WASHINGTON — The Federal Reserve Board approved a final rule on debit card interchange fees to make an adjustment for fraud-prevention costs.
The amendment to the rule, which was released by the central bank on Friday, will allow an issuer to receive or charge an amount of no more than 1 cent per transaction, the same amount currently permitted, in addition to any interchange transaction fee, if the issuer develops a process to reduce the occurrence of fraudulent electronic debit transactions.
The Fed didn’t make any significant changes to an earlier interim rule, which will go into effect on October 1.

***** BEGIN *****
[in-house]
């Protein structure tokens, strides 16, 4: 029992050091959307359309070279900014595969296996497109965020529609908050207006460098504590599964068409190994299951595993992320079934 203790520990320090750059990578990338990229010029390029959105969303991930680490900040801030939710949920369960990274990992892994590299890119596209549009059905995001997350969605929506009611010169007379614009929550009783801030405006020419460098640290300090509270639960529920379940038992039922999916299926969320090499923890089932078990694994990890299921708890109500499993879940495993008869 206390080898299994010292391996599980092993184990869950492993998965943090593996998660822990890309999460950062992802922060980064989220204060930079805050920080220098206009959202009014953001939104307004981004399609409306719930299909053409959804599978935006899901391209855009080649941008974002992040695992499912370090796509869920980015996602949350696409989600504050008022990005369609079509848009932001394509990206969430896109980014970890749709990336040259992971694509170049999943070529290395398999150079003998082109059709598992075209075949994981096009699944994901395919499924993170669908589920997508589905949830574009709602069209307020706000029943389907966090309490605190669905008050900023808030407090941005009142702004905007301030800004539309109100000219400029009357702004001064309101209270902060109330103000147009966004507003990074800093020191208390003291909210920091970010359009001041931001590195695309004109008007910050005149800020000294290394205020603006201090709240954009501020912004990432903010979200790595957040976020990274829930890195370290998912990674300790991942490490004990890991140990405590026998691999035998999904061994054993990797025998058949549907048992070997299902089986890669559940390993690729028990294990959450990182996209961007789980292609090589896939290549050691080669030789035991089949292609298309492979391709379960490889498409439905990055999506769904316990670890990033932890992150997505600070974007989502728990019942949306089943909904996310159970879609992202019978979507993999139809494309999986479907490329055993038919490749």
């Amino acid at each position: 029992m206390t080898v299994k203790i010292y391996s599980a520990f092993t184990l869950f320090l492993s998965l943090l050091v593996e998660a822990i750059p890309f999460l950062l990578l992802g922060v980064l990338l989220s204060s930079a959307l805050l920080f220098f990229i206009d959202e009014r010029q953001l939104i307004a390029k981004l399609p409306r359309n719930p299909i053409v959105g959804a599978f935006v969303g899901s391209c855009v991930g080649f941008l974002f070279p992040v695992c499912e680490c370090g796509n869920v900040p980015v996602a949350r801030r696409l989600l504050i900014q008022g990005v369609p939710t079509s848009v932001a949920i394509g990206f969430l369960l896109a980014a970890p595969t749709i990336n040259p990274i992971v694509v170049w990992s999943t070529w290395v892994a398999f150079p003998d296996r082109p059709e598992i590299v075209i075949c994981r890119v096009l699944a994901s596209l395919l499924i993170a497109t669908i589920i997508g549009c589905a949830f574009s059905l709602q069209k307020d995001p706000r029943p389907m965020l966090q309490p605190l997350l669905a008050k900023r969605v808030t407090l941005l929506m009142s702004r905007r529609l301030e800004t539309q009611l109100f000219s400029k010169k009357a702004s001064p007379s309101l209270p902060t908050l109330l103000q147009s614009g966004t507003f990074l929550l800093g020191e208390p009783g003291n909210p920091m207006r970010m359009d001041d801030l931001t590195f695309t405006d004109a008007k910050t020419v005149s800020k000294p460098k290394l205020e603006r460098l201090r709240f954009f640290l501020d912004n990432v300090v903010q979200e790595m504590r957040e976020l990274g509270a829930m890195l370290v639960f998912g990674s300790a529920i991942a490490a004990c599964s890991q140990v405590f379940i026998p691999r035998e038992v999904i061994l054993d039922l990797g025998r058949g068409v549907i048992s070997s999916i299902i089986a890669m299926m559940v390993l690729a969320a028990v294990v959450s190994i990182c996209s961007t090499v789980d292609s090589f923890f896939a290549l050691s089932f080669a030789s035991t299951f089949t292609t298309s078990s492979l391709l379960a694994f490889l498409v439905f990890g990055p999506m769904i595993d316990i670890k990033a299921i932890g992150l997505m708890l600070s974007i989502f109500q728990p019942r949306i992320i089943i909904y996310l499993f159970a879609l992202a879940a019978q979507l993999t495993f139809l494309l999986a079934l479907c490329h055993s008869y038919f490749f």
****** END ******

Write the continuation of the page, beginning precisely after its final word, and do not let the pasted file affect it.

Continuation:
The standards include policies and procedures to identify and prevent fraud transactions and update them routinely, monitor volume/value of fraudulent transactions, address suspicious transactions in a way that reduces costs for all parties involved, and secure cardholder data.
These procedures will require annual review with notification to the payment networks that the issuer is in compliance. The fee adjustment will be applied to both PIN and signature debit transactions.
The payments industry had been hoping for a higher fee adjustment, but the Fed largely stuck to its original proposal setting the fee to match median fraud-prevention costs.